Going wild in a palmy beach environment sounds a bit like bliss, especially when accustomed to the gloomy, rainy, urban environment of Manchester. Sun-baked goodness might be at odds with the sweeping melodies, tribal drums and sometimes haunting vocals found under the skin of Wild Palms music… but who doesn’t like a bit of at-odds imagery? After covering Björk for the b-side of single “Deep Dive”, our preconceptions for the four-piece indie band were turned on their head anyway. Might as well enjoy and get the cocktails out.
B-Side “Human Behaviour” sounds pretty different from what people might expect from you – was that a conscious decision? Are you happy with the outcome of the single as a whole? And how much do you love Björk?
We’re all big fans of Björk. She’s pioneering and has created some really stunningly beautiful pieces of music. “Human Behaviour” was perfect for us because it’s a great indicator of the music we’re writing now (more lo-fi, broad, warm and expansive) so it was definitely a conscious decision on my part. What people don’t realize is that song was written a year ago, I still have great affection for “Deep Dive” because it was the seed that started the germination of the sound we’ve hit upon now because we’ve changed quite a bit since then. If “Human Behaviour” is different from what people might expect from us then that’s great because we aim to keep progressing at high speed.
Can you give us the Wild Palms low-down?
We’re just four people who love making music essentially and we do what we do because it’s our passion. There’s no better feeling than when we’re in our studio and things start coming together with a piece of music, things start aligning and the song takes on a life of its own a bit: that’s the moment when its all worth it.
How was making the video for ‘Deep Dive’? Does it reflect you guys as a band?
Making a video is always a bit weird because none of us are that comfortable in front of camera, but this video was great; James Copeman is a brilliant director and me and him worked quite closely to make the video. The concept of filming around the area we grew up and with our family and friends involved was mine and James executed it fantastically. I think its a very good reflection of us as people – we just wanted it to be completely unpretentious and warm. The video kind of points to the fact that there’s something extraordinary in the most normal of settings, and we’re quite down-to-earth people but try and create something extraordinary with our music.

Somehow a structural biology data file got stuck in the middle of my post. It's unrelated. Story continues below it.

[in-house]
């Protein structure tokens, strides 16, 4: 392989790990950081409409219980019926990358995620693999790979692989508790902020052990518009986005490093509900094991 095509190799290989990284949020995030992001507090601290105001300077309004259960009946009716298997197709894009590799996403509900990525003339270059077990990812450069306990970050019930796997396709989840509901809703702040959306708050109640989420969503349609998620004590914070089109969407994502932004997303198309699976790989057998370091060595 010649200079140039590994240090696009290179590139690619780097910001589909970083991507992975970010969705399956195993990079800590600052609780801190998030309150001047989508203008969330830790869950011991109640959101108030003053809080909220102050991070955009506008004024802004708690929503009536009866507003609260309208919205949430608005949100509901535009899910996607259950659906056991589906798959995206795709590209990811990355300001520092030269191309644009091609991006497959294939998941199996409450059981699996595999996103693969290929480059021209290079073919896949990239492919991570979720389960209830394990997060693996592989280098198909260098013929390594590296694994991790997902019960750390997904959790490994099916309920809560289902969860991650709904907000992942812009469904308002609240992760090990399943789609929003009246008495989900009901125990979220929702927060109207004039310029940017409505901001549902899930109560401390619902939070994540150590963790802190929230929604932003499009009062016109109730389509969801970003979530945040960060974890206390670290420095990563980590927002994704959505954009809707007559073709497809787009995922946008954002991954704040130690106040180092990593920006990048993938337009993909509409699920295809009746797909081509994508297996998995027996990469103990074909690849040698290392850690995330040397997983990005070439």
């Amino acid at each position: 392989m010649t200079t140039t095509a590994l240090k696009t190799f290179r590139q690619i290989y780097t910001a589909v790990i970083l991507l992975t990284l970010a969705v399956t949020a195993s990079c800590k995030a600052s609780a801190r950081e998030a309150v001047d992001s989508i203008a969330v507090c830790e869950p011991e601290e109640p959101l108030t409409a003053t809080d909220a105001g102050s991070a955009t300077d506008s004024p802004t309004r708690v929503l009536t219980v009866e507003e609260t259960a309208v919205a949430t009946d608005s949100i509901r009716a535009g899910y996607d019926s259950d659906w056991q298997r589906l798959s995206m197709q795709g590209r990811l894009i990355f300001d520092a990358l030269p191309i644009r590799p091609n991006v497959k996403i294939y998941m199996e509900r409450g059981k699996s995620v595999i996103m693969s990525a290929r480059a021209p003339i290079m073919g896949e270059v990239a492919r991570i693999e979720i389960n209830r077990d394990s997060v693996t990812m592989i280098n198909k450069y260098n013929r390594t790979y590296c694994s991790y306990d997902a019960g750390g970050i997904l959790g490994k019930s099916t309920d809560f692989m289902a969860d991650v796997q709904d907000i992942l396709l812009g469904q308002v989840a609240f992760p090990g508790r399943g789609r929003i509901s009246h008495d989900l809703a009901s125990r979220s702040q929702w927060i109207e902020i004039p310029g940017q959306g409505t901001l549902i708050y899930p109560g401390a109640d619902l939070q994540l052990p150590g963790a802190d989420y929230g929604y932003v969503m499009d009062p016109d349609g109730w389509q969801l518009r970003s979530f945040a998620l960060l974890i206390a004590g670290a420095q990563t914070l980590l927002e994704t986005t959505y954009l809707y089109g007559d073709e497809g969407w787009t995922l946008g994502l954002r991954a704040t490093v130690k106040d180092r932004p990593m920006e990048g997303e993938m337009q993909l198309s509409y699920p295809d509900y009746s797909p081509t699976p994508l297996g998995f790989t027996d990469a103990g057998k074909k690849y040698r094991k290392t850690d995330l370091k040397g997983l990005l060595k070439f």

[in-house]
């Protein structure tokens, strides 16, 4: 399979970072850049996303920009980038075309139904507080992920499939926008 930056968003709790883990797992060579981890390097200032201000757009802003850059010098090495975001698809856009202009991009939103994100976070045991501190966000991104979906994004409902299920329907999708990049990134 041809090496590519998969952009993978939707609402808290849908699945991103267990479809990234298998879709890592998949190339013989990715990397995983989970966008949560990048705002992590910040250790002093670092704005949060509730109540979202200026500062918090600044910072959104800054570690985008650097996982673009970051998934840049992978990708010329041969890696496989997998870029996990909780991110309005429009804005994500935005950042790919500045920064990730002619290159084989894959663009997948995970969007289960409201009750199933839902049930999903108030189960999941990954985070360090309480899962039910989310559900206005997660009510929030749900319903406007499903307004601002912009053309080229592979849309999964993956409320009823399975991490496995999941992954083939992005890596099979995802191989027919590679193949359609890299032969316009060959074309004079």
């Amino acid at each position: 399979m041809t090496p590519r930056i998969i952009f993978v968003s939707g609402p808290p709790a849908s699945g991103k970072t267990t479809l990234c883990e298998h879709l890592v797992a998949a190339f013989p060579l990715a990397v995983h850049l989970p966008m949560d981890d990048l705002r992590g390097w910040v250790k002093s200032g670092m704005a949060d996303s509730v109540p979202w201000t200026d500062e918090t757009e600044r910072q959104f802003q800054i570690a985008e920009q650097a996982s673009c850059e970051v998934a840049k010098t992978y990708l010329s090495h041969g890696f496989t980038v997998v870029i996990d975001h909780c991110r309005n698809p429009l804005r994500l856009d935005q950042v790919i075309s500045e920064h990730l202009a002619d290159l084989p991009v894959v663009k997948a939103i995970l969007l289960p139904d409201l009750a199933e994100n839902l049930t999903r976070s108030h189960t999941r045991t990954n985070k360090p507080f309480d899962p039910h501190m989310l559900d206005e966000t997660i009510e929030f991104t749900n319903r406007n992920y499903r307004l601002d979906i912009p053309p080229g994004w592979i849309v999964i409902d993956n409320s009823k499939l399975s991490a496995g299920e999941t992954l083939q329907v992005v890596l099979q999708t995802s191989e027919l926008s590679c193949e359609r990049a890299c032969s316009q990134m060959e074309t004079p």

Where is the best place you’ve played live?
Offset was stand-out because its the first time we’d on a big stage and outside, and also because we we’re all on our last legs and a bit hazy to say the least being about lunchtime – but the sun came out and we enjoyed ourselves that morning I think.
You’ve recently signed to One Little Indian. How is that affecting you as a band?
It won’t affect how we make music, that’s for sure, but hopefully what it will do is provide us with a platform to get our music out there and heard by as many people as possible. But we’ll still be in our little studio, just the four of us, writing away as per usual, as much as possible. I must say though it’s very nice having a great team behind you who are supporting you and most importantly still give us complete creative control.
Do you think incorporating other aspects into music – such as art, literature, film – is important for bands these days?
Not really. It’s not something you can just add into the mix if it’s not already part of the DNA of a band. Each to their own isn’t it…
How are you going to take on the rest of 2010?
Same as usual – hard work premised on becoming a better band, evolving, progressing and writing the best music we possibly can at every step of the way.